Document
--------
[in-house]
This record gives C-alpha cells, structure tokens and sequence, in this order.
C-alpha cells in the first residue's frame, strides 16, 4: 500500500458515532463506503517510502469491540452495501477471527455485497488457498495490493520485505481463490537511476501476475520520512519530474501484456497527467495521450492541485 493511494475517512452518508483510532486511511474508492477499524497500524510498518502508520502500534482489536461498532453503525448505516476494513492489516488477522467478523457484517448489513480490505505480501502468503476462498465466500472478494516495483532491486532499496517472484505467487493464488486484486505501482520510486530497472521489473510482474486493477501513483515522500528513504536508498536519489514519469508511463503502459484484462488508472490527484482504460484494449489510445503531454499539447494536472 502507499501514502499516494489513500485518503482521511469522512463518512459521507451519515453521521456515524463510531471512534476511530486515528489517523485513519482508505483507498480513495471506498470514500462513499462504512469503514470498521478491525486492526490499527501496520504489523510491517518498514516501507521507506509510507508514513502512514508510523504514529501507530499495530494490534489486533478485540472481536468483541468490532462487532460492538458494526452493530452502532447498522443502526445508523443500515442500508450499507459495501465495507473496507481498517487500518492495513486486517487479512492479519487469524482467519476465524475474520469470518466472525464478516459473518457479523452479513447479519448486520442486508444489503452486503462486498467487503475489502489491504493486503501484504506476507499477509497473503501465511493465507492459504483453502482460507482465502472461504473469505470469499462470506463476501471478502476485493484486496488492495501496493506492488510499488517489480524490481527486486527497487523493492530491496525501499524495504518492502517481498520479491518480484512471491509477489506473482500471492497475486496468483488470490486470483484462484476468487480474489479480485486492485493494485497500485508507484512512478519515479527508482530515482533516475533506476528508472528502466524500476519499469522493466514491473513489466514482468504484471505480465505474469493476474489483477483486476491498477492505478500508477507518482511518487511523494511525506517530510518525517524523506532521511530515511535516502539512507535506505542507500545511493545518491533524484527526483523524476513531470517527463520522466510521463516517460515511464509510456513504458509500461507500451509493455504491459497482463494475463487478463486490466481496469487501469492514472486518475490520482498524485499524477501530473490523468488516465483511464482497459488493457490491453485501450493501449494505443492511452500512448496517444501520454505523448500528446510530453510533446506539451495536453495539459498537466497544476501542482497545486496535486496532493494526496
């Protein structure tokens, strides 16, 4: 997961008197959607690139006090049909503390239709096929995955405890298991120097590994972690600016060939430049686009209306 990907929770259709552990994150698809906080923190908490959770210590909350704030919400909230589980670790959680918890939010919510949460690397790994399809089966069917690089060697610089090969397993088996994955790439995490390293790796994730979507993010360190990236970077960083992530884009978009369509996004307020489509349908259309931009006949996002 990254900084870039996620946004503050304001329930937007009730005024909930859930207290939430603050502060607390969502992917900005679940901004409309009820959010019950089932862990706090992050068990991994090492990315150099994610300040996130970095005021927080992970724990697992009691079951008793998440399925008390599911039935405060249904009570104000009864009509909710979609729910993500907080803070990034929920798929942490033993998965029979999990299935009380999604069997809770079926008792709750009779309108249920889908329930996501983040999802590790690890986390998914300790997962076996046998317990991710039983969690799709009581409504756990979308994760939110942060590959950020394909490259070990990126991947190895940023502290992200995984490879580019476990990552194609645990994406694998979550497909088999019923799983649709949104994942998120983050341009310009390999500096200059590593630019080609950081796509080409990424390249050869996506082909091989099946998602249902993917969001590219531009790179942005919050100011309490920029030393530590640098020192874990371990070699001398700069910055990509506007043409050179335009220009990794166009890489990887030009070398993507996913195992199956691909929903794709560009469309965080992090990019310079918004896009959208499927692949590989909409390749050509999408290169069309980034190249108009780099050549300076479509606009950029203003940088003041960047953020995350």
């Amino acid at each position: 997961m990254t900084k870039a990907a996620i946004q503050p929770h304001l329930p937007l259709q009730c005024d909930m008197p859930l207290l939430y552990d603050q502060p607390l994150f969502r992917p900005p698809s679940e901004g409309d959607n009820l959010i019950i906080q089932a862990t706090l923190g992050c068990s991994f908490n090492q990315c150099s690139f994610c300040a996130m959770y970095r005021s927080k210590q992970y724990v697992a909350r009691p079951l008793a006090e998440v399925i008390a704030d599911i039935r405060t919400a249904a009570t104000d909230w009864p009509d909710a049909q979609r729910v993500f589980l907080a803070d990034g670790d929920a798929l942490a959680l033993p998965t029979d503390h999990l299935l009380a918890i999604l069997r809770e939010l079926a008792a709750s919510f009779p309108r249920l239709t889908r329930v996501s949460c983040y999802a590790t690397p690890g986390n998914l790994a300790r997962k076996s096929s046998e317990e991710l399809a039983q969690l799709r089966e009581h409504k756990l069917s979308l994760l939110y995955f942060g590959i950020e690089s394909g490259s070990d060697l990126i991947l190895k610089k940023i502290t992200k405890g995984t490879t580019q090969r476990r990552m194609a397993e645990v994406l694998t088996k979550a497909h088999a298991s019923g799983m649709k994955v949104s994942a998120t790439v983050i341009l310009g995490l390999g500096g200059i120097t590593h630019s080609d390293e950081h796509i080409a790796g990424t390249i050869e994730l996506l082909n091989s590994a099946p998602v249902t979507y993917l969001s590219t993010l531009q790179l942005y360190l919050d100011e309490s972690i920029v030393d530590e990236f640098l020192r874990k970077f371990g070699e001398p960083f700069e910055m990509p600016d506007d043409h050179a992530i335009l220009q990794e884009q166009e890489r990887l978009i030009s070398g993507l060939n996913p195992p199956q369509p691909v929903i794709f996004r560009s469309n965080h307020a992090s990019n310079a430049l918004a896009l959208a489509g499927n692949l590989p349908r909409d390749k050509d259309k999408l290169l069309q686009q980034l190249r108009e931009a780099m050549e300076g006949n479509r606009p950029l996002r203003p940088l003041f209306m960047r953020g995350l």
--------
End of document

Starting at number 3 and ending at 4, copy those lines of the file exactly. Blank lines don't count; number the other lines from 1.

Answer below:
C-alpha cells in the first residue's frame, strides 16, 4: 500500500458515532463506503517510502469491540452495501477471527455485497488457498495490493520485505481463490537511476501476475520520512519530474501484456497527467495521450492541485 493511494475517512452518508483510532486511511474508492477499524497500524510498518502508520502500534482489536461498532453503525448505516476494513492489516488477522467478523457484517448489513480490505505480501502468503476462498465466500472478494516495483532491486532499496517472484505467487493464488486484486505501482520510486530497472521489473510482474486493477501513483515522500528513504536508498536519489514519469508511463503502459484484462488508472490527484482504460484494449489510445503531454499539447494536472 502507499501514502499516494489513500485518503482521511469522512463518512459521507451519515453521521456515524463510531471512534476511530486515528489517523485513519482508505483507498480513495471506498470514500462513499462504512469503514470498521478491525486492526490499527501496520504489523510491517518498514516501507521507506509510507508514513502512514508510523504514529501507530499495530494490534489486533478485540472481536468483541468490532462487532460492538458494526452493530452502532447498522443502526445508523443500515442500508450499507459495501465495507473496507481498517487500518492495513486486517487479512492479519487469524482467519476465524475474520469470518466472525464478516459473518457479523452479513447479519448486520442486508444489503452486503462486498467487503475489502489491504493486503501484504506476507499477509497473503501465511493465507492459504483453502482460507482465502472461504473469505470469499462470506463476501471478502476485493484486496488492495501496493506492488510499488517489480524490481527486486527497487523493492530491496525501499524495504518492502517481498520479491518480484512471491509477489506473482500471492497475486496468483488470490486470483484462484476468487480474489479480485486492485493494485497500485508507484512512478519515479527508482530515482533516475533506476528508472528502466524500476519499469522493466514491473513489466514482468504484471505480465505474469493476474489483477483486476491498477492505478500508477507518482511518487511523494511525506517530510518525517524523506532521511530515511535516502539512507535506505542507500545511493545518491533524484527526483523524476513531470517527463520522466510521463516517460515511464509510456513504458509500461507500451509493455504491459497482463494475463487478463486490466481496469487501469492514472486518475490520482498524485499524477501530473490523468488516465483511464482497459488493457490491453485501450493501449494505443492511452500512448496517444501520454505523448500528446510530453510533446506539451495536453495539459498537466497544476501542482497545486496535486496532493494526496
């Protein structure tokens, strides 16, 4: 997961008197959607690139006090049909503390239709096929995955405890298991120097590994972690600016060939430049686009209306 990907929770259709552990994150698809906080923190908490959770210590909350704030919400909230589980670790959680918890939010919510949460690397790994399809089966069917690089060697610089090969397993088996994955790439995490390293790796994730979507993010360190990236970077960083992530884009978009369509996004307020489509349908259309931009006949996002 990254900084870039996620946004503050304001329930937007009730005024909930859930207290939430603050502060607390969502992917900005679940901004409309009820959010019950089932862990706090992050068990991994090492990315150099994610300040996130970095005021927080992970724990697992009691079951008793998440399925008390599911039935405060249904009570104000009864009509909710979609729910993500907080803070990034929920798929942490033993998965029979999990299935009380999604069997809770079926008792709750009779309108249920889908329930996501983040999802590790690890986390998914300790997962076996046998317990991710039983969690799709009581409504756990979308994760939110942060590959950020394909490259070990990126991947190895940023502290992200995984490879580019476990990552194609645990994406694998979550497909088999019923799983649709949104994942998120983050341009310009390999500096200059590593630019080609950081796509080409990424390249050869996506082909091989099946998602249902993917969001590219531009790179942005919050100011309490920029030393530590640098020192874990371990070699001398700069910055990509506007043409050179335009220009990794166009890489990887030009070398993507996913195992199956691909929903794709560009469309965080992090990019310079918004896009959208499927692949590989909409390749050509999408290169069309980034190249108009780099050549300076479509606009950029203003940088003041960047953020995350």